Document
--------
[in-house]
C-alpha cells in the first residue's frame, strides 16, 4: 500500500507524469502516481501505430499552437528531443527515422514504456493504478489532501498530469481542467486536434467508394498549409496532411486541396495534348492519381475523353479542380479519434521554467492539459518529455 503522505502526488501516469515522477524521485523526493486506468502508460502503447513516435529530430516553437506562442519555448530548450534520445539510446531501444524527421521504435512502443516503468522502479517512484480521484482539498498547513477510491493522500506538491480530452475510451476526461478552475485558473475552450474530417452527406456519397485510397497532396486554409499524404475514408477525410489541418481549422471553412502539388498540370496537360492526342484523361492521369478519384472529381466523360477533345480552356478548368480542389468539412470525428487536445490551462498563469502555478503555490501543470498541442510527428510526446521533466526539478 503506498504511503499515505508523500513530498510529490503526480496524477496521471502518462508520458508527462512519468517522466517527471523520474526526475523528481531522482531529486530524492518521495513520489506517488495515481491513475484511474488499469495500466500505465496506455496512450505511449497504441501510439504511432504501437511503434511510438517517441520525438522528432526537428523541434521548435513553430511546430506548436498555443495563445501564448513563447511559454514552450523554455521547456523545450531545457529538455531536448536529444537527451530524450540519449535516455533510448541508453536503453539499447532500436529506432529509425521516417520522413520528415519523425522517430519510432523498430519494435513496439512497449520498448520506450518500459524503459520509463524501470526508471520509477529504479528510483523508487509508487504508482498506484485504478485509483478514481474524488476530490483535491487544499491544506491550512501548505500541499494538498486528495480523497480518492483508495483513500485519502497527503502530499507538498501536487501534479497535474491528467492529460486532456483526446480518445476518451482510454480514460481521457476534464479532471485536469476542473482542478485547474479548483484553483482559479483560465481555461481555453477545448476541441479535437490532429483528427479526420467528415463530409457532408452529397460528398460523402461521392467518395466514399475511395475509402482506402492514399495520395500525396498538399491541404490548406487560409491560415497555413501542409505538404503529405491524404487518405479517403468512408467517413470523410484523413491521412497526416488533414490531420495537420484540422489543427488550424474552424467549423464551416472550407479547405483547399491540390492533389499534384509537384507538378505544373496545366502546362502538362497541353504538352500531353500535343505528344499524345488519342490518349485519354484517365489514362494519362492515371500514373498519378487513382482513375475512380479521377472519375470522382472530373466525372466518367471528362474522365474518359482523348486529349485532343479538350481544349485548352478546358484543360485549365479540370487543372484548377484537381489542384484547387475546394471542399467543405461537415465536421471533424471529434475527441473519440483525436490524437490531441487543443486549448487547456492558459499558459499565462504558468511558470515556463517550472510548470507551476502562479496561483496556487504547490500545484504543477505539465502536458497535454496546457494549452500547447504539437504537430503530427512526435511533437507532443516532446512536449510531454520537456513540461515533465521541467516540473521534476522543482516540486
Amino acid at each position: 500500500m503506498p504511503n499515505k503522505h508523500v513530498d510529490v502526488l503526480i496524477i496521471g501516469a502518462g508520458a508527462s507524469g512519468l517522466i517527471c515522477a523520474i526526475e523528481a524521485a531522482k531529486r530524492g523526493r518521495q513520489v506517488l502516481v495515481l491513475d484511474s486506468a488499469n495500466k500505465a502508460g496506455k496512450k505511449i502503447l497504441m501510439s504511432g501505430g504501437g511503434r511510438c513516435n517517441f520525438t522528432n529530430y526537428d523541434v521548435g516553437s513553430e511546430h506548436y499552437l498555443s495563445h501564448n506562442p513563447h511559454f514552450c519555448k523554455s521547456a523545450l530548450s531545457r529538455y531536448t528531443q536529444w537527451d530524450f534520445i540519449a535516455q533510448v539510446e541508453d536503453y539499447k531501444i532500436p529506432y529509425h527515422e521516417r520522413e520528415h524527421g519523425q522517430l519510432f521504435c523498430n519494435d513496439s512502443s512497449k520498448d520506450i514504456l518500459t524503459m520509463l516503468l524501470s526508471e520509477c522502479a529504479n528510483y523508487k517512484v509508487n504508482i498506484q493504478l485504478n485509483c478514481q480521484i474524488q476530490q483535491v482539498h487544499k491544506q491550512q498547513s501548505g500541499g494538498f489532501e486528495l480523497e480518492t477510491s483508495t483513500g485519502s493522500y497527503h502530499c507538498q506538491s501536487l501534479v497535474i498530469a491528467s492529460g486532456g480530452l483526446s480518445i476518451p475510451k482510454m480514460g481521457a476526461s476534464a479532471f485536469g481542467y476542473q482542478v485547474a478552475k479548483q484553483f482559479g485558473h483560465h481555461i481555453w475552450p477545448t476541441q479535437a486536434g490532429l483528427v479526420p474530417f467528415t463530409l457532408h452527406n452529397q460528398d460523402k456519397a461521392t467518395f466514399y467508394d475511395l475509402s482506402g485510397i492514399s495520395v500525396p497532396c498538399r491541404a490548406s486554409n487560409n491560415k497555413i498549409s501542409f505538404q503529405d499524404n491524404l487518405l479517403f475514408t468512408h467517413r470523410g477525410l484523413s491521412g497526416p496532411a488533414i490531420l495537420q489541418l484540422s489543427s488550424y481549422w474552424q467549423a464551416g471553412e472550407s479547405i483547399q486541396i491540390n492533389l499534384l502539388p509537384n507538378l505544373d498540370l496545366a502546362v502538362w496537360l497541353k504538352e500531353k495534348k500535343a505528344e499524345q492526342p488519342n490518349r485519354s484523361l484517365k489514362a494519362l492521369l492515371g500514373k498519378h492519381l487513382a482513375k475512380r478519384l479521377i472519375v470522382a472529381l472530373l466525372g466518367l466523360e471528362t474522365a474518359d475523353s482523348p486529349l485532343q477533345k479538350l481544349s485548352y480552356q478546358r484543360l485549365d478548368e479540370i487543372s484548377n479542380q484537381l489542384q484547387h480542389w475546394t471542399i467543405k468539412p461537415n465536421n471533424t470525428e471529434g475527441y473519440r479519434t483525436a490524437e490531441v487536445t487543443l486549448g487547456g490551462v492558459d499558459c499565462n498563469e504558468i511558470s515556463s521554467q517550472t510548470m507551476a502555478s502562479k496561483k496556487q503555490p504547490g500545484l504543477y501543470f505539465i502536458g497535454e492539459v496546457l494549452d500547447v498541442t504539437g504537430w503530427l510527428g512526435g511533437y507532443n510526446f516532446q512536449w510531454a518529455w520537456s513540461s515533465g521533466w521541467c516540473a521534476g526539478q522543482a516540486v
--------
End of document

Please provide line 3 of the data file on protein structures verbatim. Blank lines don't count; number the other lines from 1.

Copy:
Amino acid at each position: 500500500m503506498p504511503n499515505k503522505h508523500v513530498d510529490v502526488l503526480i496524477i496521471g501516469a502518462g508520458a508527462s507524469g512519468l517522466i517527471c515522477a523520474i526526475e523528481a524521485a531522482k531529486r530524492g523526493r518521495q513520489v506517488l502516481v495515481l491513475d484511474s486506468a488499469n495500466k500505465a502508460g496506455k496512450k505511449i502503447l497504441m501510439s504511432g501505430g504501437g511503434r511510438c513516435n517517441f520525438t522528432n529530430y526537428d523541434v521548435g516553437s513553430e511546430h506548436y499552437l498555443s495563445h501564448n506562442p513563447h511559454f514552450c519555448k523554455s521547456a523545450l530548450s531545457r529538455y531536448t528531443q536529444w537527451d530524450f534520445i540519449a535516455q533510448v539510446e541508453d536503453y539499447k531501444i532500436p529506432y529509425h527515422e521516417r520522413e520528415h524527421g519523425q522517430l519510432f521504435c523498430n519494435d513496439s512502443s512497449k520498448d520506450i514504456l518500459t524503459m520509463l516503468l524501470s526508471e520509477c522502479a529504479n528510483y523508487k517512484v509508487n504508482i498506484q493504478l485504478n485509483c478514481q480521484i474524488q476530490q483535491v482539498h487544499k491544506q491550512q498547513s501548505g500541499g494538498f489532501e486528495l480523497e480518492t477510491s483508495t483513500g485519502s493522500y497527503h502530499c507538498q506538491s501536487l501534479v497535474i498530469a491528467s492529460g486532456g480530452l483526446s480518445i476518451p475510451k482510454m480514460g481521457a476526461s476534464a479532471f485536469g481542467y476542473q482542478v485547474a478552475k479548483q484553483f482559479g485558473h483560465h481555461i481555453w475552450p477545448t476541441q479535437a486536434g490532429l483528427v479526420p474530417f467528415t463530409l457532408h452527406n452529397q460528398d460523402k456519397a461521392t467518395f466514399y467508394d475511395l475509402s482506402g485510397i492514399s495520395v500525396p497532396c498538399r491541404a490548406s486554409n487560409n491560415k497555413i498549409s501542409f505538404q503529405d499524404n491524404l487518405l479517403f475514408t468512408h467517413r470523410g477525410l484523413s491521412g497526416p496532411a488533414i490531420l495537420q489541418l484540422s489543427s488550424y481549422w474552424q467549423a464551416g471553412e472550407s479547405i483547399q486541396i491540390n492533389l499534384l502539388p509537384n507538378l505544373d498540370l496545366a502546362v502538362w496537360l497541353k504538352e500531353k495534348k500535343a505528344e499524345q492526342p488519342n490518349r485519354s484523361l484517365k489514362a494519362l492521369l492515371g500514373k498519378h492519381l487513382a482513375k475512380r478519384l479521377i472519375v470522382a472529381l472530373l466525372g466518367l466523360e471528362t474522365a474518359d475523353s482523348p486529349l485532343q477533345k479538350l481544349s485548352y480552356q478546358r484543360l485549365d478548368e479540370i487543372s484548377n479542380q484537381l489542384q484547387h480542389w475546394t471542399i467543405k468539412p461537415n465536421n471533424t470525428e471529434g475527441y473519440r479519434t483525436a490524437e490531441v487536445t487543443l486549448g487547456g490551462v492558459d499558459c499565462n498563469e504558468i511558470s515556463s521554467q517550472t510548470m507551476a502555478s502562479k496561483k496556487q503555490p504547490g500545484l504543477y501543470f505539465i502536458g497535454e492539459v496546457l494549452d500547447v498541442t504539437g504537430w503530427l510527428g512526435g511533437y507532443n510526446f516532446q512536449w510531454a518529455w520537456s513540461s515533465g521533466w521541467c516540473a521534476g526539478q522543482a516540486v